Glioblastoma (GBM) is the most common and most aggressive adult primary brain tumor. Regardless of therapy, the median survival time is less than 15 months as GBM nearly always recurs. Diagnosing GBM currently depends on acquiring tumor tissue for histologic examination to differentiate GBM from other types of brain lesions with a similar imaging appearance. Detecting GBM recurrence is also challenging as treatment effects such as pseudoprogression and radiation necrosis mimic recurrent disease. Thus, risk-associated diagnostic invasive procedures remain a critical aspect of GBM patient care even though surgically acquired neurologic deficits may reduce an already short survival time. Therefore, a non-invasive approach to diagnose GBM and identify true recurrence has the potential to directly impact patient care throughout the entire disease course. DNA released from cells during programmed cell death, termed cell-free DNA, is an emerging biomarker for diagnosing human cancers and monitoring response to therapy. Detection of tumor-derived cell- free DNA in plasma, also known as circulating tumor DNA (ctDNA), has previously been largely unsuccessful in humans with GBM due to an inability to find the ctDNA amongst the abundant background of normally occurring cell-free DNA. The large intra- and inter-tumor genetic heterogeneity of GBM has hindered searches for specific tumor variants in cell-free DNA, while the rarity of GBM to metastasize beyond the central nervous system has considerably restricted the quantity of ctDNA present. However, our uncovering of ctDNA in a xenograft brain tumor model using human GBM stem-like cells strongly supports the feasibility of detecting GBM-derived ctDNA in humans. Moreover, our previous success in the animal model provides direction for the human translation ? reducing or eliminating noise associated with next-generation sequencing (NGS) that interferes with the detection of very low frequency variants is necessary to allow searches for ctDNA that are not dependent on a priori knowledge of solid tumor variants. In this proposal, we attenuate NGS-related noise and demonstrate the unbiased detection of GBM-derived ctDNA at time of initial diagnosis and at recurrence. We also show that identification of GBM solid tumor DNA variants in ctDNA is enhanced by reducing errors associated with NGS to improve sampling of the solid tumor genetic heterogeneity typical of GBM. Therefore, this proposal seeks to translate plasma cell-free DNA as a biomarker to detect GBM in humans by suppressing errors associated with NGS to improve variant detection at very low allele frequencies. The successful application of ctDNA biomarkers to non-invasively assess GBM will directly affect patient care by enabling the optimization of clinical management prior to or instead of risk-associated invasive diagnostic procedures.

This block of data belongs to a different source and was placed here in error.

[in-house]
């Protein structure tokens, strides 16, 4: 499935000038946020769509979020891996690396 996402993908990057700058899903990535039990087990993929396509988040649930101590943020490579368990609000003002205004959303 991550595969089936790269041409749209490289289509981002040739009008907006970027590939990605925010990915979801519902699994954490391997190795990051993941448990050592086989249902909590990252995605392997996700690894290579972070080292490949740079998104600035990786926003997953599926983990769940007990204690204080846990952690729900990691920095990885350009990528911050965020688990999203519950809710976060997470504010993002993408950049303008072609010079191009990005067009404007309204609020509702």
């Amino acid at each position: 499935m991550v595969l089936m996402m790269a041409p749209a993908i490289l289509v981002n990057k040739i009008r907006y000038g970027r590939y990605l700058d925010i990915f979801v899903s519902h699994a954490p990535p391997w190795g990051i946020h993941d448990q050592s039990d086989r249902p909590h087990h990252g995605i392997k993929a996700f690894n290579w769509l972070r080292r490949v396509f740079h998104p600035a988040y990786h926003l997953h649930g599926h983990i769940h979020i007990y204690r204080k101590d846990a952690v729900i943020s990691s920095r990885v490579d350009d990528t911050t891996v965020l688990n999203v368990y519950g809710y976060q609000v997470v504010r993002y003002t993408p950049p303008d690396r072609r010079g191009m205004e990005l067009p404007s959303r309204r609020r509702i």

Public Health Relevance

The most common and most aggressive adult primary brain tumor is glioblastoma (GBM). In this study, we seek to develop tumor-derived cell-free DNA present in the circulation as a non-invasive biomarker to diagnose GBM and detect recurrent disease. The non-invasive assessment of GBM has the potential to directly affect patient care by enabling the optimization of clinical management prior to or instead of risk-associated invasive diagnostic procedures.

National Institute of Health (NIH)
National Cancer Institute (NCI)
Method to Extend Research in Time (MERIT) Award (R37)
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Cancer Biomarkers Study Section (CBSS)
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Ganguly, Aniruddha
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University of Utah
Schools of Medicine
Salt Lake City
United States
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